Andy Warhol ‘Mao’, 1973



“Warhol used Mao’s notoriety to his own advantage by presenting the leader’s monumental image to the Western public as a figure of fun.” (J. Spring, “Andy Warhol: Fame and Misfortune”, Andy Warhol: Fame and Misfortune, San Antonio, 2012, p. 21)

Contemporary art specialist and Head of the Evening Sale, Zach Miner, presents Andy Warhol’s ‘Mao’, 1973. Though it would be tempting to appreciate this work only for its beautiful tones and rich textural variations, it is impossible to ignore Warhol’s acerbic political commentary resulting from the coloring of the picture. Warhol exploits the received American idea of Red Terror to the benefit of painting’s visual impact. In addition to the explicit coloring of his clothing, Warhol covers Mao’s face in what appears to be make-up, reminiscent of his famous Liz and Marilyn paintings. Warhol’s portrait contains as much scathing cultural criticism as it does painterly innovation.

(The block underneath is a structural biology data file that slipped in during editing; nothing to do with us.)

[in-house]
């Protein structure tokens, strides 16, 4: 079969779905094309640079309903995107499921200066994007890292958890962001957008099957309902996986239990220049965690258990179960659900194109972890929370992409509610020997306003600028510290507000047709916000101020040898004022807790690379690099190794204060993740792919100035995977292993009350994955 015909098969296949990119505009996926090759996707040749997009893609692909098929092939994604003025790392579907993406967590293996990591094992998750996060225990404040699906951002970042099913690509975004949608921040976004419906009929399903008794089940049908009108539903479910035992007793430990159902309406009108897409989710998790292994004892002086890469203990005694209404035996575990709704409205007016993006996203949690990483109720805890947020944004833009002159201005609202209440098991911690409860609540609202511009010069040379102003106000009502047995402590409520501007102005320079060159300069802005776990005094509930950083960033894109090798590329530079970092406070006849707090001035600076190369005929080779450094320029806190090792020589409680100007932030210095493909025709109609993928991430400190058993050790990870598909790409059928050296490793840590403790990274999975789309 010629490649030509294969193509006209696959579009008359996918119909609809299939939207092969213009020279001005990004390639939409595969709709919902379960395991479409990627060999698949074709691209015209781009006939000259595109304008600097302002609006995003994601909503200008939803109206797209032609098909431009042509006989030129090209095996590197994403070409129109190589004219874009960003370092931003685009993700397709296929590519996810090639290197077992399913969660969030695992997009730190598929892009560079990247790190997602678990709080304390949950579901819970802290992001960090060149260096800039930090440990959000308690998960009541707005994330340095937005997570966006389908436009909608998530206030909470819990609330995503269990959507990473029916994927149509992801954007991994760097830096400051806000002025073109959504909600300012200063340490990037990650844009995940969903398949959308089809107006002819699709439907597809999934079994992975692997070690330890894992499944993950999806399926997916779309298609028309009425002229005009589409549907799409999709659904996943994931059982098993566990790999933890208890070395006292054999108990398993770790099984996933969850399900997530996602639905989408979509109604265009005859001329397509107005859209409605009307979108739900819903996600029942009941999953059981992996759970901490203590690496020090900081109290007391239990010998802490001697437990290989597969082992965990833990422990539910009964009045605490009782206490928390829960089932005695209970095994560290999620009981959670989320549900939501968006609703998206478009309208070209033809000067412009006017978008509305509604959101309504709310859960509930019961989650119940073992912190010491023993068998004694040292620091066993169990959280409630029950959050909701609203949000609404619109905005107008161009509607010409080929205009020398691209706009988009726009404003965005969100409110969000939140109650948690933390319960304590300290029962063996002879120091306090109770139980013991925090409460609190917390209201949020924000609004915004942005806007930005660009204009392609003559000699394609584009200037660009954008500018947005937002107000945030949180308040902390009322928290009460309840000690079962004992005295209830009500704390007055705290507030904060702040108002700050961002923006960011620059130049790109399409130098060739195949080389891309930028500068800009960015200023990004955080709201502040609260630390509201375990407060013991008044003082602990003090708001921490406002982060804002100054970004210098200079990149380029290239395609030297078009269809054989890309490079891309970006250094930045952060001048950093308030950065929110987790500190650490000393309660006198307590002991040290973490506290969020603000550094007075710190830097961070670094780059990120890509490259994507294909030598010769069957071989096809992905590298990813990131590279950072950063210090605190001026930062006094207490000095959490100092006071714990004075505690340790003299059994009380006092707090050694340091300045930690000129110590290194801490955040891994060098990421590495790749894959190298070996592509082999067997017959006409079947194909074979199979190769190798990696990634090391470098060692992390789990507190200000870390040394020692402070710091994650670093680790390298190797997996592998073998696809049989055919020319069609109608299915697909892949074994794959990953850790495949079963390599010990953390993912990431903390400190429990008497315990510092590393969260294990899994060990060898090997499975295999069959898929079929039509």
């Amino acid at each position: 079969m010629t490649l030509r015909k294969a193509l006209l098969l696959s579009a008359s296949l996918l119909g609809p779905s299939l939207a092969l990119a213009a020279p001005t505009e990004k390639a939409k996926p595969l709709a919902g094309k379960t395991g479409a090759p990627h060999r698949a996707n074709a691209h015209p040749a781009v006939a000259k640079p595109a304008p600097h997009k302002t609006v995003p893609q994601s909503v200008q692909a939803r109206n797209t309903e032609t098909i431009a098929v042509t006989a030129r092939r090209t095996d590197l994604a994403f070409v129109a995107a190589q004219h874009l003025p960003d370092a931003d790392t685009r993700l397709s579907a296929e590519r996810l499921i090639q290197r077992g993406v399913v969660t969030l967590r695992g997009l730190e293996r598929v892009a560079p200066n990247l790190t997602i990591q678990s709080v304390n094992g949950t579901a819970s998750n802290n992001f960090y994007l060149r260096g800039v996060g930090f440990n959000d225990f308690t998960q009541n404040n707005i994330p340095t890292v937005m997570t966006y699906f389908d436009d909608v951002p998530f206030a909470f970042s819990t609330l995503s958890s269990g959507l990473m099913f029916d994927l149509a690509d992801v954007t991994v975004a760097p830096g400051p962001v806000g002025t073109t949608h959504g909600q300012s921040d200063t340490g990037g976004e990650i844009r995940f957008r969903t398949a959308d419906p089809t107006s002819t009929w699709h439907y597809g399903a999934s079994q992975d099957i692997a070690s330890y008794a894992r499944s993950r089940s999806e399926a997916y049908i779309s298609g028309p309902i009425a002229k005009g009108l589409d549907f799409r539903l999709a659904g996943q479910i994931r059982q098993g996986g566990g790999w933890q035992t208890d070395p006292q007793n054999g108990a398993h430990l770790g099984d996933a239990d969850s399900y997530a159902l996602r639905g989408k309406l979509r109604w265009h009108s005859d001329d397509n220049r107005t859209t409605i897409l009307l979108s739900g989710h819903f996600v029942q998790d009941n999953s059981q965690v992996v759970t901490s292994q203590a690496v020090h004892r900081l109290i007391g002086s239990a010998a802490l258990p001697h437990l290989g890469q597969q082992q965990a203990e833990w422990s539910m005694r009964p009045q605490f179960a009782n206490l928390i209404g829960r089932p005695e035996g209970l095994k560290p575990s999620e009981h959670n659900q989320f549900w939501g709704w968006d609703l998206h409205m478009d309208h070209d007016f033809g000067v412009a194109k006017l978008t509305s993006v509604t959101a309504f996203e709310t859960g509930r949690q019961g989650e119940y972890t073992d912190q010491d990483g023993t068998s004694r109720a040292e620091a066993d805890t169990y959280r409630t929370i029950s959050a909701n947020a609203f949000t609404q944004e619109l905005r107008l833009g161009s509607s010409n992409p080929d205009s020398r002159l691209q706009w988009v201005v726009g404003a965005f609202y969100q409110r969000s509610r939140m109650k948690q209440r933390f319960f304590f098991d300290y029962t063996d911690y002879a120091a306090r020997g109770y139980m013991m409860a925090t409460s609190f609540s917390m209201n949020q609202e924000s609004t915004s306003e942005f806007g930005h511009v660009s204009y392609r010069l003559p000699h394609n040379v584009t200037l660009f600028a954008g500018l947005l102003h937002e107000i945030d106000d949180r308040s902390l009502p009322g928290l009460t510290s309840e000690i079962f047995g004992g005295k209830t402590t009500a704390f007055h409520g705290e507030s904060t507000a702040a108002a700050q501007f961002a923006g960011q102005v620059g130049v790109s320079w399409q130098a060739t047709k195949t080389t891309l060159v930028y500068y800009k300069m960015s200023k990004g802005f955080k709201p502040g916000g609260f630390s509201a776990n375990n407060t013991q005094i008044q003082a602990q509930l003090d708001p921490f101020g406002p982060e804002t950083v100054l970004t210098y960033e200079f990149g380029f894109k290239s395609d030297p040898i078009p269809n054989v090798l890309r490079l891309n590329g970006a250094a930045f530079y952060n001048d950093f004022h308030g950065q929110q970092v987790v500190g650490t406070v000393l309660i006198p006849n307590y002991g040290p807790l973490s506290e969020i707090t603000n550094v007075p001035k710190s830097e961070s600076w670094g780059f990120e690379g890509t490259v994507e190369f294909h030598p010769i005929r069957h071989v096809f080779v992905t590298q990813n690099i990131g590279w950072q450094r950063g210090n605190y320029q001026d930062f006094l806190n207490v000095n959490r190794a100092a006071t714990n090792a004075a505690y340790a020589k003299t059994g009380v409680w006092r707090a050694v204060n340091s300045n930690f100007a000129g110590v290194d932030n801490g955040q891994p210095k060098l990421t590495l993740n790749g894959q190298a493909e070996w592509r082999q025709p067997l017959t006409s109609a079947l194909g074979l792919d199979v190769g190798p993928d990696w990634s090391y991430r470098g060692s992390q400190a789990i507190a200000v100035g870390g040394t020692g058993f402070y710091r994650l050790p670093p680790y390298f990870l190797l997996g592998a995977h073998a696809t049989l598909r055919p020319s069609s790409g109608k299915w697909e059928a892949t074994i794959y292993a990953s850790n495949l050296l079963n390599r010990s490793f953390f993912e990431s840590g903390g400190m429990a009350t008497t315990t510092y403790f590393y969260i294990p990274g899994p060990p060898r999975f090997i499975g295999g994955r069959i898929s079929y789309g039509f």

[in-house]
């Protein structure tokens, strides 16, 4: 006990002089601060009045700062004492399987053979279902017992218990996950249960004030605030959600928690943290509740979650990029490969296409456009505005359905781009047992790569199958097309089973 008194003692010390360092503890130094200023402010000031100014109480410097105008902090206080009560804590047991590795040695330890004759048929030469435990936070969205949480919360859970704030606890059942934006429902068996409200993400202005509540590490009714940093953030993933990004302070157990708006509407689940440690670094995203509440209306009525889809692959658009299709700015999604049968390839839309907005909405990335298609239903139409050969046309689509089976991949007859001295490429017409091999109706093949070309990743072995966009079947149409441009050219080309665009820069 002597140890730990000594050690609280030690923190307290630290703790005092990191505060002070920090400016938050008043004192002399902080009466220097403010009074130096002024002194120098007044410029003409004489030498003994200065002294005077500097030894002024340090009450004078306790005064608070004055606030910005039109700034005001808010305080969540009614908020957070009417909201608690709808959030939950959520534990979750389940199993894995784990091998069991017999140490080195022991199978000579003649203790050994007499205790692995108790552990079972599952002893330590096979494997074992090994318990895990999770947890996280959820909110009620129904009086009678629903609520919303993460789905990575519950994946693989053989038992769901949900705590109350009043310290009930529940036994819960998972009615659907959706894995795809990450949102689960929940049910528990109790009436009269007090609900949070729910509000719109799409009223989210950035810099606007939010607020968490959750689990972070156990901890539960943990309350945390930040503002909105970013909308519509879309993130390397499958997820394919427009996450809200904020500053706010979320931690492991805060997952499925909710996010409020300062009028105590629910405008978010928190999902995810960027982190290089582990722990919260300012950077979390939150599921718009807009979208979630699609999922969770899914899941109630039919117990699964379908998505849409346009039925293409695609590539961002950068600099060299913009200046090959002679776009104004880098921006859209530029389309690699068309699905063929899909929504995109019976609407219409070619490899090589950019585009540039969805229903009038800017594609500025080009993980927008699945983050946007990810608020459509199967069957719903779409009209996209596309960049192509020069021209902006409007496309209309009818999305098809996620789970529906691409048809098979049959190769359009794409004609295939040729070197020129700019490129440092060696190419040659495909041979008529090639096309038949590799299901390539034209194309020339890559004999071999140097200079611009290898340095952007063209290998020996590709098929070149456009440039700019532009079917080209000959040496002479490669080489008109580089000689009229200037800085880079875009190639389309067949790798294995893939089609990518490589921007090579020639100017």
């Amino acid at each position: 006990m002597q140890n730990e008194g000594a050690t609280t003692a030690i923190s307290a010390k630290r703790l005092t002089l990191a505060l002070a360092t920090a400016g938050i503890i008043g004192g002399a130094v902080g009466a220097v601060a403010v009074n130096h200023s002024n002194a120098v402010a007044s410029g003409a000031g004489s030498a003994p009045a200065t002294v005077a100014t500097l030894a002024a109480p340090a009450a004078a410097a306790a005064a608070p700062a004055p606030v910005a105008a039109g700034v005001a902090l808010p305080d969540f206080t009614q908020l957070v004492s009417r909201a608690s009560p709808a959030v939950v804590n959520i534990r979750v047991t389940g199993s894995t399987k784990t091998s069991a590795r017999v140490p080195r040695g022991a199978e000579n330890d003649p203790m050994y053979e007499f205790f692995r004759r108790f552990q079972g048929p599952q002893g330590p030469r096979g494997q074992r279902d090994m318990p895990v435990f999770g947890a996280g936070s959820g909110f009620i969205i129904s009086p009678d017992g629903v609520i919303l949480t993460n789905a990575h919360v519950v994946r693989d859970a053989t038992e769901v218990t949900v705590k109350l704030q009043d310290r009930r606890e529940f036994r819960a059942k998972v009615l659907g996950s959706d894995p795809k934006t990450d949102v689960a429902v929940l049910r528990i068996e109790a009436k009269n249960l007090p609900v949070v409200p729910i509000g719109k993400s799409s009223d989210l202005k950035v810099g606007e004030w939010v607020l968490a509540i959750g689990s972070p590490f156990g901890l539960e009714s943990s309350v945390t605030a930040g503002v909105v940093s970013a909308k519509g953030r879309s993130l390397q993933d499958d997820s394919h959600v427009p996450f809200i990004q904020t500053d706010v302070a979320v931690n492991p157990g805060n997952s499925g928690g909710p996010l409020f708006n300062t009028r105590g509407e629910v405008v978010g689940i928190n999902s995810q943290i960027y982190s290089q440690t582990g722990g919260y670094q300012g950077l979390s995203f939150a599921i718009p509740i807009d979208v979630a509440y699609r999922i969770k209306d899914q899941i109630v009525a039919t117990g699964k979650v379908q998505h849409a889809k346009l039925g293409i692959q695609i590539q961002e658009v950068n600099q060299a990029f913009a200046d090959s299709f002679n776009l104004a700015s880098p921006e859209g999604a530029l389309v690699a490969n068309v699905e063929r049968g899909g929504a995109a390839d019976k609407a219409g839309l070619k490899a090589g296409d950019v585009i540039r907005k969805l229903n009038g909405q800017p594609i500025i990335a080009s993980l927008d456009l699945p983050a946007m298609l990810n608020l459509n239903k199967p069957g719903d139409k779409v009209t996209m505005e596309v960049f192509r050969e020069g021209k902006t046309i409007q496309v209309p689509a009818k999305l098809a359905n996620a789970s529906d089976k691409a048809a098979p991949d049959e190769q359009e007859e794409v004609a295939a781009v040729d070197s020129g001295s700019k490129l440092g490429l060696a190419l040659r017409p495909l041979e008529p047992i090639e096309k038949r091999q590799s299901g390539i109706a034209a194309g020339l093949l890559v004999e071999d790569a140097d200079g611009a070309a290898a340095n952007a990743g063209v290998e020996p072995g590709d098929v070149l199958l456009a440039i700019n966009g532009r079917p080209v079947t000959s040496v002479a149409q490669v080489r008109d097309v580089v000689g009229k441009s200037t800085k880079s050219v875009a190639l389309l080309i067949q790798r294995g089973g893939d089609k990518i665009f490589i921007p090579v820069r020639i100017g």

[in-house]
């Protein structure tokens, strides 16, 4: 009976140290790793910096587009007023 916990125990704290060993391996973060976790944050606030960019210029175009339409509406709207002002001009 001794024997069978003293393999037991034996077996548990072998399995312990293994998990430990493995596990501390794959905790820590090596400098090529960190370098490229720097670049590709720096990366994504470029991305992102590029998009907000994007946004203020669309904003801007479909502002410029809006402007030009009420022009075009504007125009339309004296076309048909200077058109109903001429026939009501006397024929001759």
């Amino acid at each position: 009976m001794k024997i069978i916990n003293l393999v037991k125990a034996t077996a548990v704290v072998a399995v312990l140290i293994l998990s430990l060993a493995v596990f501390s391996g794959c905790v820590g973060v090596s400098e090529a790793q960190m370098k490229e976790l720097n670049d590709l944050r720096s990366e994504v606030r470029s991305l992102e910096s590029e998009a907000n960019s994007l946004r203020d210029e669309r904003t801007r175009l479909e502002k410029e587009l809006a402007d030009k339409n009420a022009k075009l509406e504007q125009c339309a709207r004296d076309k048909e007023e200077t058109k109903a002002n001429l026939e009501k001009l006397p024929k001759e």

More: http://www.phillipsdepury.com/detail/ANDY-WARHOL/NY010412/12/1/1/12

Produced by Phillips de Pury & Company (2012)
Camera: Matt Kroening
Editor: Matt Kroening
Original Music: Sameer Kapoor
Producer: Megan Newcome

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